The Threads of Life team travelled to Timor and on to Savu this past November. While the rains had just begun, the island still was dry. Lontar palm (Borassus flabellifer)) continue to be an important resource for livelihood, sustenance and culture for the people of Savu.
The palms are climbed each morning and evening at which time the tapper harvests the liquid that has collected in palm woven baskets from the stalks of the inflorescence. He skilfully cuts the stalk so that the liquid (nira) continues to drip until his next collection trip. The liquid is delicious and can be drunk fresh as a nutritious water, cooked down into palm sugar or distilled into alcohol. All of his collection baskets (haba) are made from the fronds of the palm.
Traditional house roofs on Savu are made from lontar palm leaves. These shaggy houses are said to represent upside down ships. As with most traditional houses, one must stoop to enter, a sign of respect to the ancestors. These roofs provide the perfect insulation for this dry hot climate, keeping the inside cool.
Many of the baskets made from the lontar palms can be quickly made for immediate needs, whether it is functional such as carrying a chicken to the market or collecting palm liquid (haba). Other baskets will be prepared in advance if they will be needed for rituals and are stored in the traditional house under the roof.
Threads of Life orders not only textiles from weavers but also many of these simple elegant baskets which are so much a part of the Savu culture. The motif on this textile is called kerigi which is the name of the offering basket used during ceremonies. Textile motifs often reflect aspects of life and ritual for traditional people. A kerigi basket would contain offerings of traditionally important crops such as sorghum, green bean and mung bean.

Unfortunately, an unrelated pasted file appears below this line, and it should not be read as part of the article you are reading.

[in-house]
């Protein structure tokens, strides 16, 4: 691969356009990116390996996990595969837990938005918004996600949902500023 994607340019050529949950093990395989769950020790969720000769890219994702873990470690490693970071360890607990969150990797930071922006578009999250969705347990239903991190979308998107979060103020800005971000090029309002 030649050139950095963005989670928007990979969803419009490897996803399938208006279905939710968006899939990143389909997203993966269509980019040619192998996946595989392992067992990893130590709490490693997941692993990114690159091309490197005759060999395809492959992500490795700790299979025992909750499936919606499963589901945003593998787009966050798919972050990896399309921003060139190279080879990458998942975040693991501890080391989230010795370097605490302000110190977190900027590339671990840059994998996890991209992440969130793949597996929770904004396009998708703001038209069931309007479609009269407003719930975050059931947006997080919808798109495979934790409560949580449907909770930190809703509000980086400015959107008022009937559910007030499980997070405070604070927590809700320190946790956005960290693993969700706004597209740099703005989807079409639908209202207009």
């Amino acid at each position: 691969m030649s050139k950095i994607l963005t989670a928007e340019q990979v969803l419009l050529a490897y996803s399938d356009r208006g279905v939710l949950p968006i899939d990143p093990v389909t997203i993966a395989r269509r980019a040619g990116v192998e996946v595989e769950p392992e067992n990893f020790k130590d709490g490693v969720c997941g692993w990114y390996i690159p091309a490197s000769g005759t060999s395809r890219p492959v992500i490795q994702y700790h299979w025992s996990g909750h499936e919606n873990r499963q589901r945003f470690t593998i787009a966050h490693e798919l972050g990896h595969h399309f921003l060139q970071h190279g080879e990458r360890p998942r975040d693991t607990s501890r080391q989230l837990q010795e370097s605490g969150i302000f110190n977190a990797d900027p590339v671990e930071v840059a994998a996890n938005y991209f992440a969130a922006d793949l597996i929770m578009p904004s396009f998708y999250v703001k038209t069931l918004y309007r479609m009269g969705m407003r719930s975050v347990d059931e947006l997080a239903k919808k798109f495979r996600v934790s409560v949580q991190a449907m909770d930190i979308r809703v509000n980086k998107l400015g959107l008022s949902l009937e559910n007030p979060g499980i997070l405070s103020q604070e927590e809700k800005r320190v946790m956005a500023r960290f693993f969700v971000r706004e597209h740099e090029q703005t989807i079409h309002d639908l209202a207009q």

The lovely small basket (oko) made from lontar palm is called oko dwi wini has two (dwi) storage compartments. It can be used for storing seed (wini) such as the small mung bean seeds in the top and other seed in the bottom part.
Men and women can be seen weaving baskets. Men more often make the palm tapping baskets (haba) and women usually weave ritual baskets. Young palm fronds are soaked overnight before they are worked into baskets. Old fallen fronds are used for making roofs and sheds.
Lontar fronds are used to not only make baskets but also to enhance traditional dress for dance. Exquisite head dress are made afresh for each performance along with arm bands and enclosed baskets with seed inside that are tied around the feet and make sound as they dance.
Each year at a particular time on the Savunese calendar is the ceremony called Hole where offerings are sent to the island of Rai Jua in memory of the ancestors who first came from Rai Jua to Savu. Traditional Savunese baskets and textiles are sold at Threads of Life Gallery in Ubud.